The 11-inch MacBook Air starts at $999, and the 13-inch starts at $1,199.
The MacBook Pro comes in 13-inch and 15-inch sizes. The 13-inch weighs 4.5 pounds, and the 15-inch weighs 5.6 pounds. Both have batteries that provide up to seven hours of wireless Web. Both computers come equipped with a CD-ROM drive and an SD card reader. The MacBook Pros can come with either a standard hard drive or a solid-state drive. The 13-inch model starts at $1,199, and the 15-inch starts at $1,799.
VoiceOver on the MacBooks
VoiceOver comes standard on all iOS devices as well as on all Mac computers. To activate VoiceOver on a Mac, type Command + F5. This is a toggle, so typing the combination again will turn VoiceOver off. On iOS devices, VoiceOver is controlled through a series of gestures. On Mac computers, keyboard commands control VoiceOver and some functions can be controlled through gestures on the unit’s trackpad. By default, the trackpad is set to function as a mouse pad, but this is easily changed so VoiceOver gestures can be used. Gestures are especially useful when navigating webpages.
For most VoiceOver commands, the VoiceOver keys “Control” and “Option” need to be held down along with other keys to execute a command. Windows screen readers tend to require fewer keys to execute the same command. For example, in Windows, typing the “Alt” key will bring up the Menu Bar. On a Mac, the key combination is Control + Option + M. Both types of computers have standard menu bars with the MacBooks having an Apple menu and an application specific menu to the left of the standard menu. There is a quick start tutorial for VoiceOver activated by typing Option + Control + Command + F8 on the computer, but it just covers the basics. There is a Quick Nav function on Macs that allows for navigation using just the arrow keys. To engage this feature, hold down the left and right arrows simultaneously. To turn Quick Nav off, use the same command. To activate the trackpad to use VoiceOver, hold down the VoiceOver keys and do a two finger twist to the right.
An excellent way to learn how to use VoiceOver on the Mac is to listen to a series of podcast tutorials recorded by David Woodbridge of Vision Australia. They can be found on the AppleVis website. When the page loads, there are check boxes to sort the podcasts. Check the “Mac OS” box and activate the “Apply” button.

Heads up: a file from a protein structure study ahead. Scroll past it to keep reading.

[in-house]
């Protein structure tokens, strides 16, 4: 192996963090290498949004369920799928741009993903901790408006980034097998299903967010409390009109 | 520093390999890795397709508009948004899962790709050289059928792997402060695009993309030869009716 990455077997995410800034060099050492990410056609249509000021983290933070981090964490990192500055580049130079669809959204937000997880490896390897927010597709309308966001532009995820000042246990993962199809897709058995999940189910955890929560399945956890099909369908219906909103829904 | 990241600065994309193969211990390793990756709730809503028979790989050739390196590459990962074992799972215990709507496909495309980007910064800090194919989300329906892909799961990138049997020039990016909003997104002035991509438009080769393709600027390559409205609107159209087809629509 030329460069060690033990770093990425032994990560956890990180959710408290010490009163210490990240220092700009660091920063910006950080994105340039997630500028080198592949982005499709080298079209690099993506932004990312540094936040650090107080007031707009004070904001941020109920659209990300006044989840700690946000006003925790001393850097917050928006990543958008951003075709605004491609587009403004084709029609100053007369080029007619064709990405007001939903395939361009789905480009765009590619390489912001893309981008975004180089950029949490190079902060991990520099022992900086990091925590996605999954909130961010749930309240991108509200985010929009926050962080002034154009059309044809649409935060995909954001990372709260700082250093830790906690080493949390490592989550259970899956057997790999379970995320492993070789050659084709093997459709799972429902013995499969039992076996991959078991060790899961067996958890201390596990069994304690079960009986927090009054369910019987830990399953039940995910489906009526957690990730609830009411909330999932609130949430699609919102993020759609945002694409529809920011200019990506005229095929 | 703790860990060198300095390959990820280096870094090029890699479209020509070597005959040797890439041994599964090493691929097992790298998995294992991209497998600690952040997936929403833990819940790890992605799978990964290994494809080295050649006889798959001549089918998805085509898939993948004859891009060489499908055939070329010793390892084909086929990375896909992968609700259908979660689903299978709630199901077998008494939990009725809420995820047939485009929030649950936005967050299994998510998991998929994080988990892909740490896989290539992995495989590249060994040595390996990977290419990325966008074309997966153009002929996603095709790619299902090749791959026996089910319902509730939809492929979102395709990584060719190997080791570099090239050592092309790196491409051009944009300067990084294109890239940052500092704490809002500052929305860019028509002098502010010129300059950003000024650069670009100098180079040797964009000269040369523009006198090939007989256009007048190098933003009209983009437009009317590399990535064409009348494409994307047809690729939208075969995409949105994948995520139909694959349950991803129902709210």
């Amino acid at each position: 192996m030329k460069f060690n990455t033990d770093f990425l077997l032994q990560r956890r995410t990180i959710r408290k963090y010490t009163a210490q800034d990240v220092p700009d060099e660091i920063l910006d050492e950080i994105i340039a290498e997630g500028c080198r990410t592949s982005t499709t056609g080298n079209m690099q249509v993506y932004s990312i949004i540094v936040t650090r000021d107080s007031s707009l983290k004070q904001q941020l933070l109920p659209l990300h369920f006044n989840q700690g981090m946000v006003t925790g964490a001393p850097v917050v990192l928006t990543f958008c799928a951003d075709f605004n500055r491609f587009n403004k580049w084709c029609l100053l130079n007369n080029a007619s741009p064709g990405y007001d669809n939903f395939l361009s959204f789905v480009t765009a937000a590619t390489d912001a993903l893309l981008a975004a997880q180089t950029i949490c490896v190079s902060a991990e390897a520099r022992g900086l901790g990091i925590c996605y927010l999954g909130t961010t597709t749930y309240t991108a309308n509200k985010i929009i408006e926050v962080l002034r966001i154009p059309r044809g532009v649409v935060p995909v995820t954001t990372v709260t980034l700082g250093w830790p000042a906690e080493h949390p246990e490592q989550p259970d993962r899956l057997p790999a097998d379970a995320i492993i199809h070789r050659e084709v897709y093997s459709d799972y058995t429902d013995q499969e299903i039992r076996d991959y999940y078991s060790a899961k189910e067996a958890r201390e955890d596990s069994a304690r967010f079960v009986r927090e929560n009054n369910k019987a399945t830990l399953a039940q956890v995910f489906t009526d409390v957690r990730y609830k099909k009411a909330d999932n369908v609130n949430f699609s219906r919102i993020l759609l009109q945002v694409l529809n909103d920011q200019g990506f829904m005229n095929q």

Get some Hands-On Experience
Before going to the Apple store, try to ask someone who has a MacBook if you can spend some time using it. If you do not have access to a MacBook, call the Apple store and try to arrange some time to check out their MacBooks. Be aware that the sales people might not know very much about VoiceOver. If possible, try following the instructions in David Woodbridge’s podcasts when trying a Mac. I found them very helpful, and I still refer back to them.
If you are new to a notebook, laptop, or netbook, be aware there is no six pack (the group of six keys towards the middle with “Insert,” “Home,” “Page Up,” “Delete,” “End,” and “Page Down”), and many, including the Macs, do not have numeric keypads.
When the MacBook Boots
MacBooks take only a few seconds to boot, especially those with solid-state drives. The desktop on a MacBook is very different from the Windows desktop. The Windows desktop has frequently used programs on the desktop while the MacBook has the contents of the unit’s solid-state or hard drive on the desktop. VoiceOver will say “Macintosh HD” even if the MacBook has a solid-state drive. Typing Control + Option + Space Bar at the Desktop will bring up a table of folders, including the System folder and the Applications folder. Any flash drive or other medium plugged into the MacBook will also show up on the Desktop. The only item I have added to my Desktop is my Documents folder. Other programs (which Apple calls apps) can be added, but they are usually kept on the Dock. The Dock is at the bottom of the screen, just like on the iPhone. Unlike the iPhone, however, there doesn’t appear to be any limit to how many apps can be added to the Dock. The Dock is basically for applications that are used frequently.
After the Purchase
When purchasing a MacBook from the Apple store, you can ask to have the technicians set up your e-mail at no additional charge. Be sure to have your e-mail account password with you, and you will need to have an Apple ID If you do not already have one, the technicians can assist with that. The password from the Apple ID will also be the computer’s password.
I am very happy with my MacBook Air. It’s very fast and light, set up was easy, and it was great to have a computer that spoke right out of the box. Having Windows 7 and Window-Eyes 8.0 on my Mac gives me the freedom to use Microsoft Word and Excel. In the second article of the series, I will discuss my adventures and misadventures as I learned to use my MacBook Air with VoiceOver.
There are many wonderful people on the web and on e-mail lists who are more than willing to offer advice and explain how to accomplish tasks on the Mac. Here are a few resources:
This is a community of Apple product users who are blind or visually impaired. If you are using any Apple device, it is well worth visiting this excellent website.
This website has e-mail lists, podcasts, and more.
Mac for the Blind
This website contains a wealth of information for Mac users who are blind or visually impaired.